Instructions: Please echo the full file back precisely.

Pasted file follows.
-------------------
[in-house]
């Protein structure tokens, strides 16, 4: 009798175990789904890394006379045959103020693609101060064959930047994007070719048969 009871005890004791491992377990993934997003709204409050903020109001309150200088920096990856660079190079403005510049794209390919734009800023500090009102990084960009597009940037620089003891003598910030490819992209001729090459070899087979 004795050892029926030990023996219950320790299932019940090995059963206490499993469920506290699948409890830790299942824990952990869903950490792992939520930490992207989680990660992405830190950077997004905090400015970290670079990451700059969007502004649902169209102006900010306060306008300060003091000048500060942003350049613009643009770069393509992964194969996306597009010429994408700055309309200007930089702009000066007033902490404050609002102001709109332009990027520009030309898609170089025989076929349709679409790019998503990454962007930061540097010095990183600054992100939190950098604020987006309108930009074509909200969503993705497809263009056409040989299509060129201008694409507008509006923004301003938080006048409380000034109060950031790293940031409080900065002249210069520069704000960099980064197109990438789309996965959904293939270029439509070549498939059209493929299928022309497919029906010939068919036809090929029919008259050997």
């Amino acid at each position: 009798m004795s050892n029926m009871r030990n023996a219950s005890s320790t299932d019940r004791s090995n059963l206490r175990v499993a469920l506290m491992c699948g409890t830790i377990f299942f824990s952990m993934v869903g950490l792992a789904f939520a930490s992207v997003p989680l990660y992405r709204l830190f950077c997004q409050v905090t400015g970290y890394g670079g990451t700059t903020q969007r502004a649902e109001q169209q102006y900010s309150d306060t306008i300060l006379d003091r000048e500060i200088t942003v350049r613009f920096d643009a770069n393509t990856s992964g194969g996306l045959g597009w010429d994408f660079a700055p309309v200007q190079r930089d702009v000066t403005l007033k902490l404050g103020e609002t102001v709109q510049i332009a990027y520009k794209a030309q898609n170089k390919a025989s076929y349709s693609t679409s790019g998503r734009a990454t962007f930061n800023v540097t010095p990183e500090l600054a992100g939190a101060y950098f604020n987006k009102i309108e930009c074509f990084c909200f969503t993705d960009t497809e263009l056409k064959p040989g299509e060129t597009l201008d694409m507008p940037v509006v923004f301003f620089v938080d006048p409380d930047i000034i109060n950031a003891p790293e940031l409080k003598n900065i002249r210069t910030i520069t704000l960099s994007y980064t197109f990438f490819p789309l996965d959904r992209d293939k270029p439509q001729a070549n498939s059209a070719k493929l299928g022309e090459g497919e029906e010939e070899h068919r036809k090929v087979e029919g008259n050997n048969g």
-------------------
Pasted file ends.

[in-house]
């Protein structure tokens, strides 16, 4: 009798175990789904890394006379045959103020693609101060064959930047994007070719048969 009871005890004791491992377990993934997003709204409050903020109001309150200088920096990856660079190079403005510049794209390919734009800023500090009102990084960009597009940037620089003891003598910030490819992209001729090459070899087979 004795050892029926030990023996219950320790299932019940090995059963206490499993469920506290699948409890830790299942824990952990869903950490792992939520930490992207989680990660992405830190950077997004905090400015970290670079990451700059969007502004649902169209102006900010306060306008300060003091000048500060942003350049613009643009770069393509992964194969996306597009010429994408700055309309200007930089702009000066007033902490404050609002102001709109332009990027520009030309898609170089025989076929349709679409790019998503990454962007930061540097010095990183600054992100939190950098604020987006309108930009074509909200969503993705497809263009056409040989299509060129201008694409507008509006923004301003938080006048409380000034109060950031790293940031409080900065002249210069520069704000960099980064197109990438789309996965959904293939270029439509070549498939059209493929299928022309497919029906010939068919036809090929029919008259050997």
């Amino acid at each position: 009798m004795s050892n029926m009871r030990n023996a219950s005890s320790t299932d019940r004791s090995n059963l206490r175990v499993a469920l506290m491992c699948g409890t830790i377990f299942f824990s952990m993934v869903g950490l792992a789904f939520a930490s992207v997003p989680l990660y992405r709204l830190f950077c997004q409050v905090t400015g970290y890394g670079g990451t700059t903020q969007r502004a649902e109001q169209q102006y900010s309150d306060t306008i300060l006379d003091r000048e500060i200088t942003v350049r613009f920096d643009a770069n393509t990856s992964g194969g996306l045959g597009w010429d994408f660079a700055p309309v200007q190079r930089d702009v000066t403005l007033k902490l404050g103020e609002t102001v709109q510049i332009a990027y520009k794209a030309q898609n170089k390919a025989s076929y349709s693609t679409s790019g998503r734009a990454t962007f930061n800023v540097t010095p990183e500090l600054a992100g939190a101060y950098f604020n987006k009102i309108e930009c074509f990084c909200f969503t993705d960009t497809e263009l056409k064959p040989g299509e060129t597009l201008d694409m507008p940037v509006v923004f301003f620089v938080d006048p409380d930047i000034i109060n950031a003891p790293e940031l409080k003598n900065i002249r210069t910030i520069t704000l960099s994007y980064t197109f990438f490819p789309l996965d959904r992209d293939k270029p439509q001729a070549n498939s059209a070719k493929l299928g022309e090459g497919e029906e010939e070899h068919r036809k090929v087979e029919g008259n050997n048969g």